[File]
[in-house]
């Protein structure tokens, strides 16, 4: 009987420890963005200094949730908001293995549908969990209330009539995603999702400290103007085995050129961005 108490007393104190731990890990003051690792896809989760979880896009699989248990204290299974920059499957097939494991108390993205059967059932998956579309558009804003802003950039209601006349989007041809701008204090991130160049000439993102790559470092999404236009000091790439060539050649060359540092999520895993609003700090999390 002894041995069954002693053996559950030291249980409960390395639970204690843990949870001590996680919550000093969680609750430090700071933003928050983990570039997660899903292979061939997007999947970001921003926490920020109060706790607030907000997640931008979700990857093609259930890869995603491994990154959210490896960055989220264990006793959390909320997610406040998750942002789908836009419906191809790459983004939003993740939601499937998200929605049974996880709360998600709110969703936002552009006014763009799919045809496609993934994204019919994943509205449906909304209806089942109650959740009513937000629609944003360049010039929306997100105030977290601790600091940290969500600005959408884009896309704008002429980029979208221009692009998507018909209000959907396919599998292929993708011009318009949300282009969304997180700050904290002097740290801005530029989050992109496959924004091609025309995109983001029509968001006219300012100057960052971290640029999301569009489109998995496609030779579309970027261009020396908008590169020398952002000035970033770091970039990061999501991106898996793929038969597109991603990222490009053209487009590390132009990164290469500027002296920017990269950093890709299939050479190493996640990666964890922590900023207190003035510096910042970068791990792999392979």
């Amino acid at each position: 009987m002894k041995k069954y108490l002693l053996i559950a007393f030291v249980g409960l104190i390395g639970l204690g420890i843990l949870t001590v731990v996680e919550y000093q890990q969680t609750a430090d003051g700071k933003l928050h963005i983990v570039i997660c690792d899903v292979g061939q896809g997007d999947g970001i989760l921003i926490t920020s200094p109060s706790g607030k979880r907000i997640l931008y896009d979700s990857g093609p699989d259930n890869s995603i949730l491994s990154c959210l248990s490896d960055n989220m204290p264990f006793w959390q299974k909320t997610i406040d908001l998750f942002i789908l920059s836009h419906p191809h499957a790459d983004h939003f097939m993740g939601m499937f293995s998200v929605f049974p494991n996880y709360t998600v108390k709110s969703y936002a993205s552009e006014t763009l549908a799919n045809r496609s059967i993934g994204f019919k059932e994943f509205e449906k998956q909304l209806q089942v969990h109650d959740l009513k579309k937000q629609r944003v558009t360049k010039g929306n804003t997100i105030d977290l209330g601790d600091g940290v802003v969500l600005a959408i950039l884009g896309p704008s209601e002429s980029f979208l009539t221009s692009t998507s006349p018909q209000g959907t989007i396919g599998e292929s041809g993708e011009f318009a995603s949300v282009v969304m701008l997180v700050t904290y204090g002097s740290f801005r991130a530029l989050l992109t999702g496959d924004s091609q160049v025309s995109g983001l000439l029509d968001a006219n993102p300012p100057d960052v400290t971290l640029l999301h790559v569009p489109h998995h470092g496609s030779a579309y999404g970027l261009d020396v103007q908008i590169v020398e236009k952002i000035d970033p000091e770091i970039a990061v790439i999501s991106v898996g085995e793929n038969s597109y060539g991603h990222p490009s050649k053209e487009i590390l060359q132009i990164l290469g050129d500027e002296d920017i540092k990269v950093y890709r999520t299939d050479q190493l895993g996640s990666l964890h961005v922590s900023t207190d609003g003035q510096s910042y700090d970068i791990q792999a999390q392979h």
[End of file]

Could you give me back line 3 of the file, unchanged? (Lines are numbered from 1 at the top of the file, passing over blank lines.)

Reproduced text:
């Amino acid at each position: 009987m002894k041995k069954y108490l002693l053996i559950a007393f030291v249980g409960l104190i390395g639970l204690g420890i843990l949870t001590v731990v996680e919550y000093q890990q969680t609750a430090d003051g700071k933003l928050h963005i983990v570039i997660c690792d899903v292979g061939q896809g997007d999947g970001i989760l921003i926490t920020s200094p109060s706790g607030k979880r907000i997640l931008y896009d979700s990857g093609p699989d259930n890869s995603i949730l491994s990154c959210l248990s490896d960055n989220m204290p264990f006793w959390q299974k909320t997610i406040d908001l998750f942002i789908l920059s836009h419906p191809h499957a790459d983004h939003f097939m993740g939601m499937f293995s998200v929605f049974p494991n996880y709360t998600v108390k709110s969703y936002a993205s552009e006014t763009l549908a799919n045809r496609s059967i993934g994204f019919k059932e994943f509205e449906k998956q909304l209806q089942v969990h109650d959740l009513k579309k937000q629609r944003v558009t360049k010039g929306n804003t997100i105030d977290l209330g601790d600091g940290v802003v969500l600005a959408i950039l884009g896309p704008s209601e002429s980029f979208l009539t221009s692009t998507s006349p018909q209000g959907t989007i396919g599998e292929s041809g993708e011009f318009a995603s949300v282009v969304m701008l997180v700050t904290y204090g002097s740290f801005r991130a530029l989050l992109t999702g496959d924004s091609q160049v025309s995109g983001l000439l029509d968001a006219n993102p300012p100057d960052v400290t971290l640029l999301h790559v569009p489109h998995h470092g496609s030779a579309y999404g970027l261009d020396v103007q908008i590169v020398e236009k952002i000035d970033p000091e770091i970039a990061v790439i999501s991106v898996g085995e793929n038969s597109y060539g991603h990222p490009s050649k053209e487009i590390l060359q132009i990164l290469g050129d500027e002296d920017i540092k990269v950093y890709r999520t299939d050479q190493l895993g996640s990666l964890h961005v922590s900023t207190d609003g003035q510096s910042y700090d970068i791990q792999a999390q392979h």